Around 2,500 NHS 111 staff look after Londoners 24/7 365 days of the year – and this number will be expanded to over 3,000, including 166 more doctors, nurses, pharmacists and paramedics.

Who will I speak to at NHS 111?
More than two in three people who call NHS 111 speak to a nurse, doctor, pharmacist or paramedic.

Healthcare professionals oversee NHS 111 calls, providing guidance and taking over the call if a patient has more complex needs. NHS 111 healthcare professionals also have access to individual care plans, mental health crisis plans and lists of shielded patients, to help give you the best care possible. 

All NHS 111 service GPs have video conferencing facilities available to support their clinical consultations.

How long will it take to ring NHS 111 and will I need to repeat information over and over again?

Last year, NHS 111 dealt with over 3 million calls, with the average call being resolved in eight minutes.

Sometimes NHS 111 will need to ring the patient back, and the average call back time is around nine minutes.

NHS 111 clinicians can see patients’ own GP records to support their clinical decision making in the NHS 111 call.

NHS 111 repeat callers are automatically identified meaning information about the original call is available to NHS 111 which prevents the need to repeat information.

Isn’t NHS 111 just an information line?

No – NHS 111 is much more than information line.

NHS 111 helps to get the patient to the right service for their clinical needs first time.

NHS 111 can make direct appointments at GP surgeries and Urgent Treatment Centres - as well as send an ambulance should the patient’s condition be serious or life-threatening.

People contacting NHS 111 that are local North Middlesex Hospital or Barnet Hospital who are assessed as needing to receive urgent or emergency care, will be advised where they need to go for treatment and a timeslot can be booked for them.  This will drastically reduce the time typically spent queuing in waiting rooms. This service will be rolled out to every London hospital by 1 December. 

How are call handlers trained?
NHS 111 health advisors undertake a rigorous training programme lasting at least 10 weeks. What they say and the questions they ask have been developed by the country’s leading doctors to ensure patients get the right care. A team of healthcare professionals, including nurses, doctors, paramedics and pharmacists also oversees NHS 111 calls, providing guidance and taking over the call if a patient has more complex needs.

Is NHS 111 only for physical health problems?
No. Callers in mental health crisis who call 111 are assessed with the same care as callers with physical symptoms. Once assessed, callers will be transferred to local mental health crisis services to ensure they receive timely specialist mental health support. 

Can I call with a dental issue?
Yes. Callers with urgent dental issues are quickly routed to a dental nurse service who can advise on pain management and if required booked into an emergency dental appointment.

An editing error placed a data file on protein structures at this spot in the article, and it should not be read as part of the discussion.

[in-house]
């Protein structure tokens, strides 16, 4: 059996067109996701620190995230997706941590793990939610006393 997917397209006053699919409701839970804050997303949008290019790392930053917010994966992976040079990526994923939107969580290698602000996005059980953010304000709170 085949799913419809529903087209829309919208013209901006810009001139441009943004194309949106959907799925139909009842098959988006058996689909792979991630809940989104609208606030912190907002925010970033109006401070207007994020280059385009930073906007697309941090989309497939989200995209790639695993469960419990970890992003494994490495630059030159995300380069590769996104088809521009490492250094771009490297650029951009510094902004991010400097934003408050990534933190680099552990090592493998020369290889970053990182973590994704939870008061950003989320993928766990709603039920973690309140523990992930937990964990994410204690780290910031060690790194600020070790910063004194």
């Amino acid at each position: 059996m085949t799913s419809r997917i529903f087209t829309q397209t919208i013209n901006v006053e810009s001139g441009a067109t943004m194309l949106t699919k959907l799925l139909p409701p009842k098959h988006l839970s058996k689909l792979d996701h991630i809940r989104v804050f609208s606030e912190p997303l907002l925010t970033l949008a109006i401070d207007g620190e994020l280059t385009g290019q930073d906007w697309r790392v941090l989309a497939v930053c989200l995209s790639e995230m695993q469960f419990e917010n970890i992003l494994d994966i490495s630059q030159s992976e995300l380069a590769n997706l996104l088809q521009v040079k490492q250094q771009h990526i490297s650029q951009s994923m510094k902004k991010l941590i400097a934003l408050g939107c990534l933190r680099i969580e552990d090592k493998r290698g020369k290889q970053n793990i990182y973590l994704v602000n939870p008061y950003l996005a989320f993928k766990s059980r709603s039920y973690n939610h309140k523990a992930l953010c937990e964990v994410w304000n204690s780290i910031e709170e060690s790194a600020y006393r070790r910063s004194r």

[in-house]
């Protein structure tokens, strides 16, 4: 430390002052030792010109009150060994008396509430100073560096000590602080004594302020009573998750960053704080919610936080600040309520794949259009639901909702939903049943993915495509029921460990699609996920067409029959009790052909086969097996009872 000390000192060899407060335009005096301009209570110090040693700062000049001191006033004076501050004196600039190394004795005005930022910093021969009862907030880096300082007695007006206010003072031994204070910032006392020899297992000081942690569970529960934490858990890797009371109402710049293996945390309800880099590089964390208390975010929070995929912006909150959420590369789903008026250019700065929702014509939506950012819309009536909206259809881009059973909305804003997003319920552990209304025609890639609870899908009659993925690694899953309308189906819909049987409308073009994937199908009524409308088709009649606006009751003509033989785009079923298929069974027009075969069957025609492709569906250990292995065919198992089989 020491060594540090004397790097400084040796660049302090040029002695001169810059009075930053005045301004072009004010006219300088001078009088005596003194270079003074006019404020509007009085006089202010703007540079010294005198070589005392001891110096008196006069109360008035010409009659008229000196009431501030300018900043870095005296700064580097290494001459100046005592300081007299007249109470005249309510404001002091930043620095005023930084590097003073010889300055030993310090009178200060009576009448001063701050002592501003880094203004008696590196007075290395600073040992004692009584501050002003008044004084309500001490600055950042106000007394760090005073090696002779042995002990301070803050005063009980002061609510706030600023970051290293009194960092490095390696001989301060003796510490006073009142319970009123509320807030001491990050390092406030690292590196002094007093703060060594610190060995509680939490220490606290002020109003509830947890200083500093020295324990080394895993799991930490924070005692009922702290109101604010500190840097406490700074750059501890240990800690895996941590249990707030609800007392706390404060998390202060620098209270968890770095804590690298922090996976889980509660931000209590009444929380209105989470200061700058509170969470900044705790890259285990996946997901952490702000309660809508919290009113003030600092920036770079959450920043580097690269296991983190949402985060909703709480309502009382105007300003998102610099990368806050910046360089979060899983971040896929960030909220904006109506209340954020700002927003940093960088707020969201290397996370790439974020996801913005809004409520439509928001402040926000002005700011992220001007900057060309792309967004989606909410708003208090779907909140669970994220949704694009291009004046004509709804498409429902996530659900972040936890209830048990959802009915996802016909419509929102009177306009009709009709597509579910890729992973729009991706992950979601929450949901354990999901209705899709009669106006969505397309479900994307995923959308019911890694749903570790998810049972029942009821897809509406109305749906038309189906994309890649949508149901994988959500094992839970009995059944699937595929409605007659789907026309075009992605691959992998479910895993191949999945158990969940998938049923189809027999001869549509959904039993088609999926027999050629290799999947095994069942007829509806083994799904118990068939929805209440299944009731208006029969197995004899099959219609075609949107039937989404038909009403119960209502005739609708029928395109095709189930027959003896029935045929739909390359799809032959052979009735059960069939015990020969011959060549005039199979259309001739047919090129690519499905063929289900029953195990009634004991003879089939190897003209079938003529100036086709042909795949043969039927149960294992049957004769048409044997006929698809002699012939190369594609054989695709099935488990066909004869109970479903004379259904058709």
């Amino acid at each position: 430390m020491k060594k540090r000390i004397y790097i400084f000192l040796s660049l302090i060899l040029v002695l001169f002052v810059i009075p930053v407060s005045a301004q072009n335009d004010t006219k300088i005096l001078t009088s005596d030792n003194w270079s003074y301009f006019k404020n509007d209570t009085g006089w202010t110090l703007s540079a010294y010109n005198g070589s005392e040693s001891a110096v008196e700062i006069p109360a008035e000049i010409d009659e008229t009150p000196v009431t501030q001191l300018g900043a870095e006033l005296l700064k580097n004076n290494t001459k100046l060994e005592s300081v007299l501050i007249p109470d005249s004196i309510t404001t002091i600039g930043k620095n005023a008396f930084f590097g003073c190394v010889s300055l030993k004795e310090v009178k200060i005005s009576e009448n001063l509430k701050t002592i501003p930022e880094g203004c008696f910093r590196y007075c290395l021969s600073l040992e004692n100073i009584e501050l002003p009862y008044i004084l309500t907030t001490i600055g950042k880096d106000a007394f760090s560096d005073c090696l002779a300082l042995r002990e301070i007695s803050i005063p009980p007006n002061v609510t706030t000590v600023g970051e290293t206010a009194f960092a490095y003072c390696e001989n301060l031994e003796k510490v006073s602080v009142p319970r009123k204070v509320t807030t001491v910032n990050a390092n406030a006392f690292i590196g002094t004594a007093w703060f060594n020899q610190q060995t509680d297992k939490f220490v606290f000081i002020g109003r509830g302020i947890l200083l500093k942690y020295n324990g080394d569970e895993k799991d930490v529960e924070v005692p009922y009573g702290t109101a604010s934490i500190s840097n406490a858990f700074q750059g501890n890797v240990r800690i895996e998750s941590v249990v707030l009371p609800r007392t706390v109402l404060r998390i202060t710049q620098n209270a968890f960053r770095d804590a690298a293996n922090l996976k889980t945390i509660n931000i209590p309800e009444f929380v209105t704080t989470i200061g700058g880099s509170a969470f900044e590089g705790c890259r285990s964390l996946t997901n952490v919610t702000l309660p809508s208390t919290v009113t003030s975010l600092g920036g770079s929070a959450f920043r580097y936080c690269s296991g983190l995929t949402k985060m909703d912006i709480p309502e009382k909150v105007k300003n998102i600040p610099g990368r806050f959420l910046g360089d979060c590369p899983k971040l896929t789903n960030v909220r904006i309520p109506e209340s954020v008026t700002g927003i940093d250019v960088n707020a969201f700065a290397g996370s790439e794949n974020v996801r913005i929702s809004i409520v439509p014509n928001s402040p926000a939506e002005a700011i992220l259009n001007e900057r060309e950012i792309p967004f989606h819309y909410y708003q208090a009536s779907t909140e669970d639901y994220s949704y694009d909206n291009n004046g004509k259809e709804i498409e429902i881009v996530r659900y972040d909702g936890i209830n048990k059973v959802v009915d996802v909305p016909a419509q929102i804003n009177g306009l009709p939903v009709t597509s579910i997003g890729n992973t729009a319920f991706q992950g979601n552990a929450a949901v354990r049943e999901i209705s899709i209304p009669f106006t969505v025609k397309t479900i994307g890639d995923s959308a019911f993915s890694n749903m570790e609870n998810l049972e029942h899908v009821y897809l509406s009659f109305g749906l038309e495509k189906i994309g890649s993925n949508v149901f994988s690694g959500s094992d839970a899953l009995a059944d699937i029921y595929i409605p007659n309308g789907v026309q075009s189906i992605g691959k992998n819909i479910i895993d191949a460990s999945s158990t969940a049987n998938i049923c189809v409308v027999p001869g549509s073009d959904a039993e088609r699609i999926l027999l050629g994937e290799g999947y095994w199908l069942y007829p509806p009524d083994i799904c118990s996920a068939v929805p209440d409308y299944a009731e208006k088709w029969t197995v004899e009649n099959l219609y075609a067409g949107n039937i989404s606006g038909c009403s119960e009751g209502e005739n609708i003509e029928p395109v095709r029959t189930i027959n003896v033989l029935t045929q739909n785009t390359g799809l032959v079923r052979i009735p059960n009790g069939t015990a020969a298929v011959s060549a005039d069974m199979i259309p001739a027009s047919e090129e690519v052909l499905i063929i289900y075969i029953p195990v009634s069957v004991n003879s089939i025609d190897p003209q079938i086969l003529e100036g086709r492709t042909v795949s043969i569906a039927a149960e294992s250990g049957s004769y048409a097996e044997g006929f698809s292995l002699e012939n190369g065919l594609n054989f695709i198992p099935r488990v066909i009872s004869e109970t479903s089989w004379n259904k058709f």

How can NHS 111 First help those who struggle with communication or hearing?
All NHS 111 providers follow the Accessible Information Standard, meaning that people who have a disability, impairment or sensory loss get information they can understand and any communication support they need, e.g. British Sign Language.

For those who have difficulties communicating or hearing, they can:

  • tell the call handler that they need an interpreter
  • call 18001 111 on a text phone or using the Next Generation Text (NGT) Lite app on their smartphone, tablet or computer; or
  • use the NHS 111 British Sign Language (BSL) interpreter service if they’re deaf or have hearing loss and want to use the phone service.

How can NHS 111 First help those who do not have English as their first language?
NHS 111 in north central London (covering Barnet, Camden, Enfield, Haringey and Islington) uses LanguageLine, a phone translation service for people who do not have English as their first language. LanguageLine enables you to communicate in over 200 languages 24 hours a day, 365 days a year, connecting you to a professionally qualified interpreter using any phone in under a minute.

Who was involved in deciding what changes needed to be made in London?
London’s approach has been developed by a range of specialists including hospital consultants, GPs, nurses, paramedics pharmacists, social workers, mental health specialists, NHS 111 teams in the capital, using local knowledge and expertise.  This approach is similar to that being used across the rest of the country but we have also spoken with a number of people from across the capital to get their views and considered their feedback as part of the design process, ensuring the approach works for Londoners.  

  • Summary:

    The NHS is asking patients with an urgent, but not life-threatening, health problem to contact NHS 111 first if they think they need to attend an A&E. You can either call 111 or visit 111.nhs.uk 24 hours a day, 365 days a year, and the service is free to use (including from all mobiles).